2. The Z9 is also the first mirrorless camera with only an electronic shutter, which means it can operate totally noise-free and is not prone to rolling-shutter distortion. The Z9 can also boast shutter speeds up to 1/32,000 second and burst shooting at up to 30 fps for JPEG shots. Its buffer memory can accommodate up to 1000 continuous NEF.RAW frames at 20 fps or JPEG shots at 11 megapixel resolution recorded at 120 fps.
3. Another Z9 ‘first’ is its ability to record 10-bit 8K UHD (7680 x 4320 pixels) video at 24, 25 or 30 fps internally for over 2 hours straight at ambient temperatures around 23°C, thanks to its heat-dissipating design. 8K video can only be recorded with H.265 compression but both 10-bit and 8-bit options are available. Clips are limited to 125 minutes in length or 32GB in size. Recorded frames conform to the 16:9 aspect ratio of widescreen TV sets. The cinema-format DCI 17:9 aspect ratio is not supported.
4. 4K UHD recording can be recorded at 120, 100, 60, 50, 30, 25 or 24 frames/second (the 120 and 100 fps settings allow slow-motion recordings) with bit rates between 400Mbps and 150Mbps. Full HD1080p bit rates range from 30Mpbs to 190Mbps, depending on the setting. Users can select ProRes 422 HQ 10-bit for footage destined for professional productions. Otherwise, H.265 10-bit and H.265 8-bit compressions are available with Linear PCM soundtracks in MOV format. MP4 recordings are made with H.264 8-bit compression and AAC audio.
5. Professional recording options include HLG (Hybrid Log Gamma) and N-Log video recording. Time coding is also supported, along with focus peaking and zebra pattern displays. HDMI streaming to an external device is currently limited to 4K. A promised firmware update, scheduled for ‘early 2022’ will add 12-bit raw internal recording at 8K/60 and 50p as well as support for N-RAW and ProRes RAW HQ formats at 12-bit depth.
6. The Z9 hybrid phase- and contrast-detection system autofocusing system uses a new Subject Detection algorithm and boasts 493 selectable AF points. As well as being able to detect faces and eyes of human subjects, the Z9 includes detection settings for cats, dogs, birds, bicycles, cars (including rally cars), motorcycles, trains and planes (including helicopters), along with 3D-Tracking.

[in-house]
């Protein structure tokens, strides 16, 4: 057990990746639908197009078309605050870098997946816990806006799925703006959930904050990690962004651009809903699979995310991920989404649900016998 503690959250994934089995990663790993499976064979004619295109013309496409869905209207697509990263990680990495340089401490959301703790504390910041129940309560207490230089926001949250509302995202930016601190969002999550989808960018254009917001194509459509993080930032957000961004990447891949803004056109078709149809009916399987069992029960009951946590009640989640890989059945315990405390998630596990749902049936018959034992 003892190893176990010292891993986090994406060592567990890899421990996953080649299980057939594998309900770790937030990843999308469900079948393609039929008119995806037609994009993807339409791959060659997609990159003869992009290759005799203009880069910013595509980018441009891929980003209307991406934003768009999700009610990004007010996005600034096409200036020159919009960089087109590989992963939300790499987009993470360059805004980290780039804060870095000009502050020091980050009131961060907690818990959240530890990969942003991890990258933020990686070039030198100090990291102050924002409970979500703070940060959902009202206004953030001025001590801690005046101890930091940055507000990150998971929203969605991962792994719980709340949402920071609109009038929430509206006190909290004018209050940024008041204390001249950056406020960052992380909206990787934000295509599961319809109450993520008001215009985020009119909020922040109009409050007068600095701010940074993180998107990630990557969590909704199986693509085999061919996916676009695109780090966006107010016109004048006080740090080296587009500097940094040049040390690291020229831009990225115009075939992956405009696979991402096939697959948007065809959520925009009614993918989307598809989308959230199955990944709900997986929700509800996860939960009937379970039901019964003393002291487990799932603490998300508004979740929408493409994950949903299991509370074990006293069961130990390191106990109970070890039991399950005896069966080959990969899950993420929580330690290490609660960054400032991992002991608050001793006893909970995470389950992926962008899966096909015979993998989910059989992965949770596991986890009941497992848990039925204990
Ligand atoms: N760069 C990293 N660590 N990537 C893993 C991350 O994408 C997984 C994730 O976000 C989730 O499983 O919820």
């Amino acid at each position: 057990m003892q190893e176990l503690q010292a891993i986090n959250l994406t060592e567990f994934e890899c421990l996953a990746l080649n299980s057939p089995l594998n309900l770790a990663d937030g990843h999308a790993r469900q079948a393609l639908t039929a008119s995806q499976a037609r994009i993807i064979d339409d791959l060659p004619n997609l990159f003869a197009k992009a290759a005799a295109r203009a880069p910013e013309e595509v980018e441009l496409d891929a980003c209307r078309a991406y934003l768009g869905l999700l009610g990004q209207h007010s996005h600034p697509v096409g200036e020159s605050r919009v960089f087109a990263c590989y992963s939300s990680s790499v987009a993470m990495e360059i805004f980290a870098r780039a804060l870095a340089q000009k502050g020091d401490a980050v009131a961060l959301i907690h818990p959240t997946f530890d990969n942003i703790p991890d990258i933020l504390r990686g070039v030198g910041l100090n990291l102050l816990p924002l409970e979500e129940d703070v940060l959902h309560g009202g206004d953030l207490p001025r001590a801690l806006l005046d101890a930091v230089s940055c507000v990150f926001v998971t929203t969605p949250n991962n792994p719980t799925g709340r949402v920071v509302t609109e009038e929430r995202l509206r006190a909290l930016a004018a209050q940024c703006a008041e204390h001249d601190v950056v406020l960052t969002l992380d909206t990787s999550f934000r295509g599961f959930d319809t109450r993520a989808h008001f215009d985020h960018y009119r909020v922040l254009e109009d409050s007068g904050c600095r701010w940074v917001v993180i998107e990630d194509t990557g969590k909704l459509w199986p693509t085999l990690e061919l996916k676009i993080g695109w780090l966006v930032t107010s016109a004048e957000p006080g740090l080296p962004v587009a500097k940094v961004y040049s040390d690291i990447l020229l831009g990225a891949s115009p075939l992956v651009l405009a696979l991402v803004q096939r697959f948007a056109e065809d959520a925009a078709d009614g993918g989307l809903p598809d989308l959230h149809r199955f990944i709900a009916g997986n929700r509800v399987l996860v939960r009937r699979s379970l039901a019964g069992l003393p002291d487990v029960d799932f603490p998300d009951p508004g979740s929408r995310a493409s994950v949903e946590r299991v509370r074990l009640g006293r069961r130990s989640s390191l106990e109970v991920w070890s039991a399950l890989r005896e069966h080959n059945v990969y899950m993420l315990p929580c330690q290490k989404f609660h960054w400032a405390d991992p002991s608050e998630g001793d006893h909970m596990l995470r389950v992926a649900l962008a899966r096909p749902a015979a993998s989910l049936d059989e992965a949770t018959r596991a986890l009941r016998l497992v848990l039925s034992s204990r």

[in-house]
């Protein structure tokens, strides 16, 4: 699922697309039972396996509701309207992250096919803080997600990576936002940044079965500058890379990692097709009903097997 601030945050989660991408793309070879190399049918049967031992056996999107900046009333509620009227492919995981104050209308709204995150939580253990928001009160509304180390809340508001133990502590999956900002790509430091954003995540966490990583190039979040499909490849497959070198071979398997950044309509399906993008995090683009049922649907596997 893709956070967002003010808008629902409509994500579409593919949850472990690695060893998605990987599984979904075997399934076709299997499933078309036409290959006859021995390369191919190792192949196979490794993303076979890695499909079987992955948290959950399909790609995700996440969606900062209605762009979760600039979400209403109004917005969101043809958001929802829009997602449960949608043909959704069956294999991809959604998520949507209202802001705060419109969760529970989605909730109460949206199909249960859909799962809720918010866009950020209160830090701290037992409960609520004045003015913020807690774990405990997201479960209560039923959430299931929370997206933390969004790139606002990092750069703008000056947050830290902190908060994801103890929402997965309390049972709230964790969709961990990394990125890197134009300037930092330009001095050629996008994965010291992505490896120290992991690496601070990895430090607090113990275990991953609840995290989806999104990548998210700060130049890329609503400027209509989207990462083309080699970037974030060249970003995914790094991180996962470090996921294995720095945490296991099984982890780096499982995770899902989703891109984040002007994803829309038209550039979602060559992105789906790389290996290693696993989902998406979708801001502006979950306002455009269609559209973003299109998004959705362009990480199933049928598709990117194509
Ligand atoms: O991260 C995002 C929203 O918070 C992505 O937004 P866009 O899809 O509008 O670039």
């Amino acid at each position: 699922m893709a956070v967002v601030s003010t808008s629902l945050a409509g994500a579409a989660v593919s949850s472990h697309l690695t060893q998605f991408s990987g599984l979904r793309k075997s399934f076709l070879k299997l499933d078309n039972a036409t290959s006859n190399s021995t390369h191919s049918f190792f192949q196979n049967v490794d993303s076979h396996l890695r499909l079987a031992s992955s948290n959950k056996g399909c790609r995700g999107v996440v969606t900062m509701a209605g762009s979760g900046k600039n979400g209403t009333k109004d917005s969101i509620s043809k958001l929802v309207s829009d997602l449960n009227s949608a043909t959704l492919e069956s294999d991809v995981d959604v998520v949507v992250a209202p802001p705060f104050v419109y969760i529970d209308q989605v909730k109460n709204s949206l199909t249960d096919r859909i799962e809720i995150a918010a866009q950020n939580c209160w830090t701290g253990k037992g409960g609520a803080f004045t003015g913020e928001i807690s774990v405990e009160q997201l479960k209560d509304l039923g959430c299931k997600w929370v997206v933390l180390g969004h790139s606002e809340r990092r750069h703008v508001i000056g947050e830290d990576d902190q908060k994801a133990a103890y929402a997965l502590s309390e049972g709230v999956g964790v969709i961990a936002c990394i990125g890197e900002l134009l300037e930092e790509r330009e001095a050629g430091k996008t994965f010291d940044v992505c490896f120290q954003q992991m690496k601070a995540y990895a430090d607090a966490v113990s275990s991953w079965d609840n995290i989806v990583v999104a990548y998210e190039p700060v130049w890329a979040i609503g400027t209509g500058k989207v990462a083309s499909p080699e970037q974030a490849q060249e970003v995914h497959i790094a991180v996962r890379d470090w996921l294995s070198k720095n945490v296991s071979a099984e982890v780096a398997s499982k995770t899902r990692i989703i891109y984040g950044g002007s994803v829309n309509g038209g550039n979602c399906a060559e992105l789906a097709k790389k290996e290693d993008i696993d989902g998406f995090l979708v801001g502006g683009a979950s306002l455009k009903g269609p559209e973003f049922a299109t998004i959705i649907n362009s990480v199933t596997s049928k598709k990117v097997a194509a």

7. The 3.2-inch touch-enabled monitor screen can be tilted through 90 degrees up and 23 degrees down vertically and 90 degrees up and 43 degrees down horizontally – or combinations of these adjustments. It has a resolution of 2,088,960 dots plus a170° viewing angle and full frame coverage. Colour balance can be fine-tuned and there are 11 levels of manual brightness adjustments (from +5 to -5).
8. The Z9 also provides a wide range of release mode adjustments, with the single, continuous (H and L), self-timer and quick-release mode selection settings grouped on a lever switch at the base of the stack to the left of the EVF housing. The H and L modes are adjustable, the former between 10 and 20 fps and the latter between 1 and 10 fps.
9. Self-timer release delays can be set for two, five, 10 or 20 seconds via Custom setting (c2). Interval timer shooting, time-lapse movie shooting and focus shift shooting are also available. Exposure smoothing can be applied to balance out changes in ambient lighting during time-lapse sequences.
10. Dual media slots are provided for CFexpress cards, Type B size and both slots are XQD compatible. All the standard options for saving images and video clips and transferring files between cards are available.
11. Built-in Wi-Fi 802.11ac (SnapBridge or Nikon Wireless Transmitter Utility) is augmented by Bluetooth 5.0 (SnapBridge compatible) and the Z9 also includes a 1000Base-T Ethernet connection. Geotagging of images and video clips is supported via integrated GPS that can link to GLONASS and /QZSS satellites. The NXMobileAir app is also available for connecting the Z9 to a smartphone (Android or iOS), either via USB cable or through FTP.
12. The EN-EL18d lithium-ion battery is CIPA rated for 740 shots/charge and supports USB recharging.
Nikon Australia, 1300 366 499; www.nikon.com.au.
– Margaret Brown
For a more comprehensive review of the Z9, including performance charts, click here.